When we look at the first three days of the creation story in Genesis, I think we find a similar idea. In the beginning, we are told that the universe was chaotic, without form or order. The howl of the wind was deafening, and the waves were breaking in every direction over a darkened sea. Chaos reigned. Into this chaos walks a Parent who said, “Enough!”
When we walk into a chaotic mess, what is our first goal? We need to stop the chaos and assess the situation. Before we can start cleaning-up, we need to stop whatever, or whoever, is making the mess. This is exactly what God does over the course of the first three “days” of creation. God shows up in the middle of the chaos and starts setting limits and outlining boundaries. Let’s call it a cosmic “time-out.” On the first day, light and darkness are confined. When light is created, darkness is not eliminated, but limited. On the second day, an expanse or dome was created to separate “the waters which were below the expanse from the waters which were above the expanse.” (Genesis 1:7a) With the waters above and below put back into their cubbies, God sets further limits on the seas so that land appears. In each of the first three days, chaos is arrested by the work of God.
So, with chaos controlled, God begins the clean-up project. As we look at the next three days, we find some important similarities. Take a look at how the first three days are paralleled with the second set of three days.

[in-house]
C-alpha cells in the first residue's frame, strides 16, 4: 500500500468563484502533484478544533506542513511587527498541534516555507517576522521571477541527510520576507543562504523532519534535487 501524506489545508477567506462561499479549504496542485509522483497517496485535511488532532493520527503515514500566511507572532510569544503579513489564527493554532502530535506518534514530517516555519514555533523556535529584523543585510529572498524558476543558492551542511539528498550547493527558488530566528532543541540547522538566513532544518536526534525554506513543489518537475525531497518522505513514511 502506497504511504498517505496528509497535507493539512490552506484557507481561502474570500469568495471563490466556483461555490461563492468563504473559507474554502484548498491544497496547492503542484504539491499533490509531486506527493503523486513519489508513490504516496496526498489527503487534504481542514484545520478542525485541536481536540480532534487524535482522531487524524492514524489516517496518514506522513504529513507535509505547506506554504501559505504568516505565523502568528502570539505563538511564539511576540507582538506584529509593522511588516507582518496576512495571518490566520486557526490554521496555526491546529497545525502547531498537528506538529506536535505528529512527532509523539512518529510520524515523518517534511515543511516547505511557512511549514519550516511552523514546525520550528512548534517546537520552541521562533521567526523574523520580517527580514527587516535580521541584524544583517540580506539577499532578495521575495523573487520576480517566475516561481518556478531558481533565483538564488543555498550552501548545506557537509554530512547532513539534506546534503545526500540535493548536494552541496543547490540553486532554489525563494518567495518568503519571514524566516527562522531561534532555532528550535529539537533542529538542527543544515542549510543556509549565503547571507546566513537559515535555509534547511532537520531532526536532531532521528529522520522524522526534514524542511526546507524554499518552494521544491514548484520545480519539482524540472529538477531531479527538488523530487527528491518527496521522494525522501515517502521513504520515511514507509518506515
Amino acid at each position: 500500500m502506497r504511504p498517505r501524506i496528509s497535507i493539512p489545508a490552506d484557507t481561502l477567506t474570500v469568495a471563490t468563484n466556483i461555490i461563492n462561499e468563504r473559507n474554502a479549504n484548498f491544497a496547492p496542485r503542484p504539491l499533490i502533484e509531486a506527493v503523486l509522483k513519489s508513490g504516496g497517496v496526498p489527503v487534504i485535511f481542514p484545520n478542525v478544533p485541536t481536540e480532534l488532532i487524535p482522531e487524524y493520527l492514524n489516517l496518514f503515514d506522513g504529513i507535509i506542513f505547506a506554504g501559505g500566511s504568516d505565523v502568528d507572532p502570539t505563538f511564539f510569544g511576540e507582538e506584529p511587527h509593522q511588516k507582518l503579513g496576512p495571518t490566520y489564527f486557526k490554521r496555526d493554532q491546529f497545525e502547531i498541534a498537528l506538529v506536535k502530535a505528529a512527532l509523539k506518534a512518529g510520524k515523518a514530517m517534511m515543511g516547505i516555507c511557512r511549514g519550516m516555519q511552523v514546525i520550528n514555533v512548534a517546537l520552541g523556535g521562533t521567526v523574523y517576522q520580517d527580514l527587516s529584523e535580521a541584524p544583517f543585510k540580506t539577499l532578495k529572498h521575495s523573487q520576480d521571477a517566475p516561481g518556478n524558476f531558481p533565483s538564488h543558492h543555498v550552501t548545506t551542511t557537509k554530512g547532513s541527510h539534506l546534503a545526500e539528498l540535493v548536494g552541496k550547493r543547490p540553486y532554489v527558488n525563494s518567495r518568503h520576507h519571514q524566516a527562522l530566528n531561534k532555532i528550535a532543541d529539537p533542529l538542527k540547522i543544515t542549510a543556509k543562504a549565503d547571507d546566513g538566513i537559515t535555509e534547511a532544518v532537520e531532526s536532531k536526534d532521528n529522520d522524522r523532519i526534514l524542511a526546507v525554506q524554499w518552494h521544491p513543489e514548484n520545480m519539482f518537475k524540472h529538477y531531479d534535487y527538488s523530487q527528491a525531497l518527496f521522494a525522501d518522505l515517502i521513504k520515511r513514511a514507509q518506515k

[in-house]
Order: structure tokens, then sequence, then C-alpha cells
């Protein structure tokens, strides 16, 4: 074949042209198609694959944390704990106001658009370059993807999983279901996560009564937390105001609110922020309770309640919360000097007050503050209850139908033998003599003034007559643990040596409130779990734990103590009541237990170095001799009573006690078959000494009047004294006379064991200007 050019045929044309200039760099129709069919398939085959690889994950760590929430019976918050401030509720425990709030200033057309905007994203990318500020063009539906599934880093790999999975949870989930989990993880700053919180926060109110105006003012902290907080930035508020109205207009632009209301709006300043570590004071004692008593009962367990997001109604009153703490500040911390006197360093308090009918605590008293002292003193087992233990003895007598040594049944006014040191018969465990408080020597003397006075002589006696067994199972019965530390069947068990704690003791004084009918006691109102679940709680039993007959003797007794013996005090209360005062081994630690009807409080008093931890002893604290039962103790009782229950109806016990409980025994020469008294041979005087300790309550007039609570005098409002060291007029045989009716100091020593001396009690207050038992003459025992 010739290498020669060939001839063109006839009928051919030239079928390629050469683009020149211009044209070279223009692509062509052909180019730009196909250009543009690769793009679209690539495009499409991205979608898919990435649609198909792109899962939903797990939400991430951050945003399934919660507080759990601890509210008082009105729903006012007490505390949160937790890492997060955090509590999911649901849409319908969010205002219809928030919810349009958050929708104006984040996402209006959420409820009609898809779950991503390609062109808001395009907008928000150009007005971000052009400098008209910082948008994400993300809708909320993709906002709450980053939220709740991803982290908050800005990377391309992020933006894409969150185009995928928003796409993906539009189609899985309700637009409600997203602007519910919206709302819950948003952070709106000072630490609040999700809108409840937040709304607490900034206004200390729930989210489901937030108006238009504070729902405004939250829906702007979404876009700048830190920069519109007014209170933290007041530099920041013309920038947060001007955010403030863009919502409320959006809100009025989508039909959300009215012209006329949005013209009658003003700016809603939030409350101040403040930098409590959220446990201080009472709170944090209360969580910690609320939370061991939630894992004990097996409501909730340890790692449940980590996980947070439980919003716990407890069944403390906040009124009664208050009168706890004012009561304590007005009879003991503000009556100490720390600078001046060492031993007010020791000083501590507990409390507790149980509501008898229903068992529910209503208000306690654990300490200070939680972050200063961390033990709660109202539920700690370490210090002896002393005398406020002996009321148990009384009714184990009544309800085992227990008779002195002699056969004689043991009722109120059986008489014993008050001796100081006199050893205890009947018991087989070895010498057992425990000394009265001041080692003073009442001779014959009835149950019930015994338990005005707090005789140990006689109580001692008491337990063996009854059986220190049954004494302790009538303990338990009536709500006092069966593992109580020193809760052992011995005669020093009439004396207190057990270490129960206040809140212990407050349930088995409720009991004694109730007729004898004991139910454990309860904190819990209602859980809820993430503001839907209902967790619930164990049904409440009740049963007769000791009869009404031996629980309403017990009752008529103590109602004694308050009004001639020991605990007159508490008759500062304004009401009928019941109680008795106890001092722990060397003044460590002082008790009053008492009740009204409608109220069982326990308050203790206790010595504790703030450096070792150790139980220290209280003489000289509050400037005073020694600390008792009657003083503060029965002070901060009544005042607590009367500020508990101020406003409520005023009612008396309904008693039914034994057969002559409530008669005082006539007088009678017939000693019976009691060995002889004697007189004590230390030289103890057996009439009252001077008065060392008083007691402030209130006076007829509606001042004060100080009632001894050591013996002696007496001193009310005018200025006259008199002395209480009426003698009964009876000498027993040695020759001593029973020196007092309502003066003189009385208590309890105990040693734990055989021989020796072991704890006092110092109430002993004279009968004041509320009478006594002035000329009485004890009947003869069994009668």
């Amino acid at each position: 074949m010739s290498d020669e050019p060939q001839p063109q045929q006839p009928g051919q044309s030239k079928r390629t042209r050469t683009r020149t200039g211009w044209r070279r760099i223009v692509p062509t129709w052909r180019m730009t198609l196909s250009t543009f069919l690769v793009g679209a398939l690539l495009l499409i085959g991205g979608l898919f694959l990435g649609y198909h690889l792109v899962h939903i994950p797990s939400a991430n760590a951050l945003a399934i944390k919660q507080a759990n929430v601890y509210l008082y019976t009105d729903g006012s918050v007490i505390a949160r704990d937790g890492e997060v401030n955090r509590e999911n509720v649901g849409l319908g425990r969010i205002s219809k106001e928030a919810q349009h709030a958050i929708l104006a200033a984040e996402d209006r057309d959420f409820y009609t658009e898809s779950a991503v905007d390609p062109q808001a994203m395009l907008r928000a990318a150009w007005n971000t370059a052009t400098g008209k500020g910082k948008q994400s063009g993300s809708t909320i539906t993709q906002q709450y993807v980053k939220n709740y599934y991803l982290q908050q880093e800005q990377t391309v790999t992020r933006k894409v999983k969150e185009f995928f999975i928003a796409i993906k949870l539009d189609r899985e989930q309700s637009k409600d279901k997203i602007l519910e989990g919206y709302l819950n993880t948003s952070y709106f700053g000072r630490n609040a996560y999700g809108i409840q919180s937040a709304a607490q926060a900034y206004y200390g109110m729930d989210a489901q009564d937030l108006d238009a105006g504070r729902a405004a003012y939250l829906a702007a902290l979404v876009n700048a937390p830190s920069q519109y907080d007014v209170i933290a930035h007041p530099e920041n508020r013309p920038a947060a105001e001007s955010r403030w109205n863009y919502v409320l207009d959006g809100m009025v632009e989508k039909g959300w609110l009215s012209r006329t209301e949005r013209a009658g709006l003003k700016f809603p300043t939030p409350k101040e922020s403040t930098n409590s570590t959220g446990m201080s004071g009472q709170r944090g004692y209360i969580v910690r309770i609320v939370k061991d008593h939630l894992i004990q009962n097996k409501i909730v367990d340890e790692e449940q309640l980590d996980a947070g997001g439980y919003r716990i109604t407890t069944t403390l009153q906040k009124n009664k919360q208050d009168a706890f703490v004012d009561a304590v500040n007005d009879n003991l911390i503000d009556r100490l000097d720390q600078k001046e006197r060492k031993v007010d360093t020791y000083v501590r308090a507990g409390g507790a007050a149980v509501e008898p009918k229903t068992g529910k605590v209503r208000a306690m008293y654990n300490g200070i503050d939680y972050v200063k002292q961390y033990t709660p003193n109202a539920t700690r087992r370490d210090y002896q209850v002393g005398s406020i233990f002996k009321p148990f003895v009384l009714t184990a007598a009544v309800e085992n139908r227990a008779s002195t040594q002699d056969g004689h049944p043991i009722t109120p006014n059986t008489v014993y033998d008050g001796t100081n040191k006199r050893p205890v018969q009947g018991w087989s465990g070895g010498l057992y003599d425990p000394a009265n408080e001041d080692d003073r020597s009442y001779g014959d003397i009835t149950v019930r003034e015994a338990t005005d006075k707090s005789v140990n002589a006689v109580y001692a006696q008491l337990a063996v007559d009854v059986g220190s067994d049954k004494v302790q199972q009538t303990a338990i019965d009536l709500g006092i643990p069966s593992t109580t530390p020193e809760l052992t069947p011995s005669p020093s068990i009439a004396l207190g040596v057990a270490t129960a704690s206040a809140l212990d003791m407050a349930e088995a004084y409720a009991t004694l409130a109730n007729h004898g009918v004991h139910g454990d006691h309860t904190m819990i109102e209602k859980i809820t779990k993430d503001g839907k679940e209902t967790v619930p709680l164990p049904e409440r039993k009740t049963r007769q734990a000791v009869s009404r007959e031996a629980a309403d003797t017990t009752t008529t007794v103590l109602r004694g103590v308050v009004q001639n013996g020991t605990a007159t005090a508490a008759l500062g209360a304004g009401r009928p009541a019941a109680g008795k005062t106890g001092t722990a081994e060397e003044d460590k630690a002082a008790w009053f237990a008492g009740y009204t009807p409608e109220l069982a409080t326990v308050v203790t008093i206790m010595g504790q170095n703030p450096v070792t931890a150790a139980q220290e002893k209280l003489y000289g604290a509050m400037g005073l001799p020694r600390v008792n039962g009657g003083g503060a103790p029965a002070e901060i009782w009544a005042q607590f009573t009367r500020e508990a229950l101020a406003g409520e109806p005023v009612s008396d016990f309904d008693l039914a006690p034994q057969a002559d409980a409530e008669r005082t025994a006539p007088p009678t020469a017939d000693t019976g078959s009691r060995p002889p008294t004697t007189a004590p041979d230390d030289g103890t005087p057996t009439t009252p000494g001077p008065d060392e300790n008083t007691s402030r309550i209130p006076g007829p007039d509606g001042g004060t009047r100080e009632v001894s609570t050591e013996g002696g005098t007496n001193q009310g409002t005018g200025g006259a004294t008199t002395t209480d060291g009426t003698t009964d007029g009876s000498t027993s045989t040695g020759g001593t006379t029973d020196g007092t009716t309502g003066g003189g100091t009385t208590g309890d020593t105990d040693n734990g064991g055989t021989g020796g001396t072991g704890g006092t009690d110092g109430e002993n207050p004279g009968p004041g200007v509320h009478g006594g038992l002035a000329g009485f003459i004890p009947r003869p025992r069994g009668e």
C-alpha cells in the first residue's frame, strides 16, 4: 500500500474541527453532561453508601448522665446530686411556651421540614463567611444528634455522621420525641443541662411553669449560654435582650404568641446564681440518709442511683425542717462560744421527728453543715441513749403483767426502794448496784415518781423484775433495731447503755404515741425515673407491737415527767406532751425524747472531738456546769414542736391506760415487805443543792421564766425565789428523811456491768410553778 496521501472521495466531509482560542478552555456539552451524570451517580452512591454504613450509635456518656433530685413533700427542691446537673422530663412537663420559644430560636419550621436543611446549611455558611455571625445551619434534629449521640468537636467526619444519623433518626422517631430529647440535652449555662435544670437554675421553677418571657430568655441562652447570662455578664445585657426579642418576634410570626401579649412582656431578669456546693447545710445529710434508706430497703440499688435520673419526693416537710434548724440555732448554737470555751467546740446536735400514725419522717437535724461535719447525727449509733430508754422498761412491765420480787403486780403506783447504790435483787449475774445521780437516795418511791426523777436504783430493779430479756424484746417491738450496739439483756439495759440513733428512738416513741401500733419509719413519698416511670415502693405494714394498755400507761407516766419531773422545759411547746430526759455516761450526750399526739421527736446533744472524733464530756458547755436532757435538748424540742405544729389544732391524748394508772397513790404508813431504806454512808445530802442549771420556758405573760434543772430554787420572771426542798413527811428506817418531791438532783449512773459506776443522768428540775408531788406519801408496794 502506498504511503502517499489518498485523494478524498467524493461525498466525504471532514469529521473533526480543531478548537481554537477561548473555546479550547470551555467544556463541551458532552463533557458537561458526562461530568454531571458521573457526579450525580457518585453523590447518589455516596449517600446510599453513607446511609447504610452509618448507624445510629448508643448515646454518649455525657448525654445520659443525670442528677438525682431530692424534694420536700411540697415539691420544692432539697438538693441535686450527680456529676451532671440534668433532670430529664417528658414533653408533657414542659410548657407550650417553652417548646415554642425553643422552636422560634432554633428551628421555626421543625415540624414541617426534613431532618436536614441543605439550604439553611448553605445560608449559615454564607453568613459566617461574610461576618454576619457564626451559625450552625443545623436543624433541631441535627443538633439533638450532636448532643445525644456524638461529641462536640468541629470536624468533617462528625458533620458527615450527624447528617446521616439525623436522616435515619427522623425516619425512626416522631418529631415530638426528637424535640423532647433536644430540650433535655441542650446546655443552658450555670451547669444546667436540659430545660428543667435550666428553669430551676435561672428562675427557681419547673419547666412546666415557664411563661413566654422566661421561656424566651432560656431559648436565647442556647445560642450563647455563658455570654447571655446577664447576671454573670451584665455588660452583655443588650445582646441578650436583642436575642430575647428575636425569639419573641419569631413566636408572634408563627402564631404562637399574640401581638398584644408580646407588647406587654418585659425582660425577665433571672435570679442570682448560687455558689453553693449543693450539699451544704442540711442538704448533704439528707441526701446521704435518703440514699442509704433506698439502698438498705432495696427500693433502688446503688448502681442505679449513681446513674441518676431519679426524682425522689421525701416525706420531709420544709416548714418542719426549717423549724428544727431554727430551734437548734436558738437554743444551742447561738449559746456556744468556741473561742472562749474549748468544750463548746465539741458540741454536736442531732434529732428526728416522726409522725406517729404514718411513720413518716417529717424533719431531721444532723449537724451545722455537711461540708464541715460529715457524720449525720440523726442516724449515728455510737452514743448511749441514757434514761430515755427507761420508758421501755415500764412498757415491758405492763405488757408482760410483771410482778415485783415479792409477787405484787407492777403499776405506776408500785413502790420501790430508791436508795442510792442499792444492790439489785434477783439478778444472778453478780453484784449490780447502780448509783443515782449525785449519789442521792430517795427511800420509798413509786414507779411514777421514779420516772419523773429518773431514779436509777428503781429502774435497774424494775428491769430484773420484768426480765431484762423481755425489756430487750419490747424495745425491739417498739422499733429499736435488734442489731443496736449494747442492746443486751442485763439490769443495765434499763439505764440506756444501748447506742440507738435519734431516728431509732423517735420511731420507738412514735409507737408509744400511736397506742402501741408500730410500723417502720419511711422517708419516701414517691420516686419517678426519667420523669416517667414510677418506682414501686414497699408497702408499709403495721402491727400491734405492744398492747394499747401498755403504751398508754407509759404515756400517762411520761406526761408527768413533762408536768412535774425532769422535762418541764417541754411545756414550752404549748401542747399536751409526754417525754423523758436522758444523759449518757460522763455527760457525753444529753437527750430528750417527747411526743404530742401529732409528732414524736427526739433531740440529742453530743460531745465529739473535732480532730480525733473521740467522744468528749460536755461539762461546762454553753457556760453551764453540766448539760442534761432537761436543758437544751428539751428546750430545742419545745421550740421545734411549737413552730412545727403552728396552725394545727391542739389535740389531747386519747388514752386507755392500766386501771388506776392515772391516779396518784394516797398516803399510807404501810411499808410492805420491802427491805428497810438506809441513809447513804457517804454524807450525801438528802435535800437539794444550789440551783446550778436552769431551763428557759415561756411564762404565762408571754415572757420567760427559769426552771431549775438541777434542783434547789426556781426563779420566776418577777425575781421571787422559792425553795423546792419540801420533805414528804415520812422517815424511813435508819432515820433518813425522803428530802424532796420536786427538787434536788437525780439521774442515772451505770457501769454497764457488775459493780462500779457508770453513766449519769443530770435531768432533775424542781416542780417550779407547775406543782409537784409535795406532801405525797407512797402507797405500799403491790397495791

Day One Day Four
Light is separated from darkness The lights in the heavens move according to God’s direction.
Day Two Day Five
Waters above & below are separated The animals of the waters above (birds) and below (fish, etc.) are commanded to fill the earth
Day Three Day Six
Waters are separated from the land The land animals are commanded to fill the earth
Once chaos has been brought under God’s control on each of the first three days, everything is redirected to work according to God’s creative design. For example, on the first day, light and darkness are given limits. Then, on the fourth day, light and darkness are released from their “time-out” and given specific tasks within their areas of expertise. Likewise, after the heavens and seas are neatly organized on the second day, they are commanded to swarm with living creatures on the fifth day. Finally, on the sixth day, the animals are told to fill the spaces created three days ago by the brand new shorelines.
Instead of six days, we really have what appears to be two parallel sets of three days. Over the course of the first three days, God limits chaos and establishes boundaries. Then, once chaos has come to an end, God gets creation moving in the right direction. But, notice that God does not do all of the work Himself during the second set of three days. When He limited chaos, he also created space. Space for creation to create. Space for us to continue the work and to be creative.
The author of Genesis shows us that this Creator not only has the power to limit chaos, but He also has a desire for His creation to participate. God wants His creation, you and me, to be involved in the process, to be “fruitful.” As part of God’s creation, we are given the honor and responsibility to help limit chaos and be creative in our world. Today, we have the great privilege of continuing the work of invention and innovation. And, yes, that even includes cleaning up the playroom at the end of the day.